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It's A Gray Area: Honest appraisals in our times of need

January 22, 2011|By James P. Gray

Recently I heard KFI AM's Bill Handel say that Southern California Edison is attempting to increase its rates by 7% so that, among other things, it can cover the economic losses sustained by the pension plans of its retirees. Now wait a minute! Almost everybody's retirement plans took big economic hits during this recession, so why would we be required to reach into our pockets to pay for the losses sustained by the SCE workers? Simply stated, this is wrong, and things like this need to be addressed.

Gov. Jerry Brown's proposed state budget is addressing some of these things. Of course it also includes prolonging $9 billion in expiring annual income, sales and vehicle taxes, which is a problem, but it also seriously would reduce spending for some of his political party's favored projects. He deserves credit for that. And it also responsibly proposes a shift of the $1.7 billion annual funding of municipal redevelopment agencies from the state to local governments, which would be great for the state, but tough on the locals. (I say "responsibly," because the more local funding and control of these programs, if we must have them, the better.) Of course, now the city governments are disposing of these monies as fast as they can, so that the state can't get them back.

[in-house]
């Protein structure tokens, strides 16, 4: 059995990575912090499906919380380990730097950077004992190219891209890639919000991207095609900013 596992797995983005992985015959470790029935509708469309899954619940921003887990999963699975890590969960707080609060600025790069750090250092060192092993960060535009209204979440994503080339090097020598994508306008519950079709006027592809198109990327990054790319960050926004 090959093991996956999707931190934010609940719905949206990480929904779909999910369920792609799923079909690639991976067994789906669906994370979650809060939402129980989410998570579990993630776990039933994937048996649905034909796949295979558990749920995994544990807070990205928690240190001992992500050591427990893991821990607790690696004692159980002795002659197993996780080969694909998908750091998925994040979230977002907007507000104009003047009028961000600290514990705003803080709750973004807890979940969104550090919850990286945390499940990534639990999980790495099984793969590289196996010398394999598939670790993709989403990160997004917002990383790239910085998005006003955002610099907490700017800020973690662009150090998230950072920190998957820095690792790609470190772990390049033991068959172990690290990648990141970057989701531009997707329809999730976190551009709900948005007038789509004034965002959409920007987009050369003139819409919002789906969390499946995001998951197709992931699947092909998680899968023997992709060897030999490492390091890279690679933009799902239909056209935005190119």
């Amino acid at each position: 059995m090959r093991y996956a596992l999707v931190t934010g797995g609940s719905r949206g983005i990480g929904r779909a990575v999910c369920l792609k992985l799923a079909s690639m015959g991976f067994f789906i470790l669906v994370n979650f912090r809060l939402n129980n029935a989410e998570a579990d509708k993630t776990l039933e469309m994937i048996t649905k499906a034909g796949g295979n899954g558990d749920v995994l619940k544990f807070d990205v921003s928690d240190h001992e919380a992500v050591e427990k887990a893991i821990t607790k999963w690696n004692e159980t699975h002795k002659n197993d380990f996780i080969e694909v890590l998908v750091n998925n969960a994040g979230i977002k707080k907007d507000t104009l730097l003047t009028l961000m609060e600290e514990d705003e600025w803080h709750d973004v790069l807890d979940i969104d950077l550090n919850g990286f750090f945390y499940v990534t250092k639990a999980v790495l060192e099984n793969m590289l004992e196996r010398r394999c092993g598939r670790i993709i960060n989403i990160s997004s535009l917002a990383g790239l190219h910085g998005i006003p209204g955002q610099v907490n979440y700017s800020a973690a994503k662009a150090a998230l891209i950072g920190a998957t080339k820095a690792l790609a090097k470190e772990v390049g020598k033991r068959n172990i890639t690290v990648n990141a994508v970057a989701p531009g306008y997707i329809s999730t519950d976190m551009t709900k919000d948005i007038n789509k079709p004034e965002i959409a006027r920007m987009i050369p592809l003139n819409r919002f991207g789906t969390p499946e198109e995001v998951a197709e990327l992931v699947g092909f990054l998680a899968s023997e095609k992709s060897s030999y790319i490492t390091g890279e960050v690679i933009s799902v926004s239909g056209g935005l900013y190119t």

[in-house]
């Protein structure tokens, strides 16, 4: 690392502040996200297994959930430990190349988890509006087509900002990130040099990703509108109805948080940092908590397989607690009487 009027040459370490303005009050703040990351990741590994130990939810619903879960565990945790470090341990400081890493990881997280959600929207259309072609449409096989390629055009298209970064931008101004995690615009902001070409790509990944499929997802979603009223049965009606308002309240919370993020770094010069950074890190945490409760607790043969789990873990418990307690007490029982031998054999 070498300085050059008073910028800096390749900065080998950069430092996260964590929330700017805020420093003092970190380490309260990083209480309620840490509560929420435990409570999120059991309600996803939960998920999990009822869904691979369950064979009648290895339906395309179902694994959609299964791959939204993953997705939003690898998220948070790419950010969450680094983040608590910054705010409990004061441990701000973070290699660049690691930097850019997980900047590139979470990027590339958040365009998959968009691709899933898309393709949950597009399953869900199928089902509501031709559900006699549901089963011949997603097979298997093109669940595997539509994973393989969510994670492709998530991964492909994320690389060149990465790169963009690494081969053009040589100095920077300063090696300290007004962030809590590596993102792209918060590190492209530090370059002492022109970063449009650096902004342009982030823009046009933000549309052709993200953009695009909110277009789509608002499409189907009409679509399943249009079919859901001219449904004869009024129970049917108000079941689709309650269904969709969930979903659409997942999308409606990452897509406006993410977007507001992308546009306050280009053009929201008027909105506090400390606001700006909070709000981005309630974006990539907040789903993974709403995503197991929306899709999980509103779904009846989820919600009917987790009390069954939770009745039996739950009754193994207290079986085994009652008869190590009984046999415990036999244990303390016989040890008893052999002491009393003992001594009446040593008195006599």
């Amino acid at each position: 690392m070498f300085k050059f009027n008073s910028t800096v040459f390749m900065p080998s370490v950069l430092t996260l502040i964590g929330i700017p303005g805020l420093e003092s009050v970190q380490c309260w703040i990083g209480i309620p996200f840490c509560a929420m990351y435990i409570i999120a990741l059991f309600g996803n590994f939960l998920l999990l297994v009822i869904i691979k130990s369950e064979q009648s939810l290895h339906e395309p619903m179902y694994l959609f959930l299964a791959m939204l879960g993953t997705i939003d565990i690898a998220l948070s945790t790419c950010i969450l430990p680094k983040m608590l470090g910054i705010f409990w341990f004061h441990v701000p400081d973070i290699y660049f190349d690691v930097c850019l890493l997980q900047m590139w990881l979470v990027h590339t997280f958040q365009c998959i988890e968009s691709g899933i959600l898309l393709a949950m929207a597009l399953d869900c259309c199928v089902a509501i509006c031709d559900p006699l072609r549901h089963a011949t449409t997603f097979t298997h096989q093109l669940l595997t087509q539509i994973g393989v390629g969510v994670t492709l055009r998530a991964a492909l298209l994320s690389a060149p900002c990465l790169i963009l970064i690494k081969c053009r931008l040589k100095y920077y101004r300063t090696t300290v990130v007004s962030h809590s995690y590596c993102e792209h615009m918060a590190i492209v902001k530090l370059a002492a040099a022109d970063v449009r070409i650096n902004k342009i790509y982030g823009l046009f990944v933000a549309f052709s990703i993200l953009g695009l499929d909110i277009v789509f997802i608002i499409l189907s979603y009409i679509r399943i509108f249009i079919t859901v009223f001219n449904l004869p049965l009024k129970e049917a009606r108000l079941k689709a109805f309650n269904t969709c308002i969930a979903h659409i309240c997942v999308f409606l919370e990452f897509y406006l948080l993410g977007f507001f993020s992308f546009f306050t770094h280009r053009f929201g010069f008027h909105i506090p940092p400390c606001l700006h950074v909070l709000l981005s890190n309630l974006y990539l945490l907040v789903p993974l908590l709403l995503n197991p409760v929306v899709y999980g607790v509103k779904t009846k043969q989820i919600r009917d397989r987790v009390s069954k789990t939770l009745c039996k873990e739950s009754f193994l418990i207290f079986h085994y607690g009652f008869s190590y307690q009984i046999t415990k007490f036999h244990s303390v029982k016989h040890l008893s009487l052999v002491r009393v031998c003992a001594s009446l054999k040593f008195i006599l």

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Further to his credit, the new governor is also urging basic structural changes to the state's prison system, which include having non-violent, non-serious, non-sex offenders, who do not have any previous convictions for such offenses, stay under the guidance of the county courts instead of being sent to state prison. Without question some people belong in prison, but we also must understand that when that happens we will be putting them into a callous and hardened world from which many of them will not return. So it is frequently better to deal with drug addictions and other non-violent anti-social behavior with treatment and responsibility programs while on strict county probation than sending people to the state "correctional" facilities. This will not only save lots of money for the taxpayers, it will also help to address the defendants' underlying problems.

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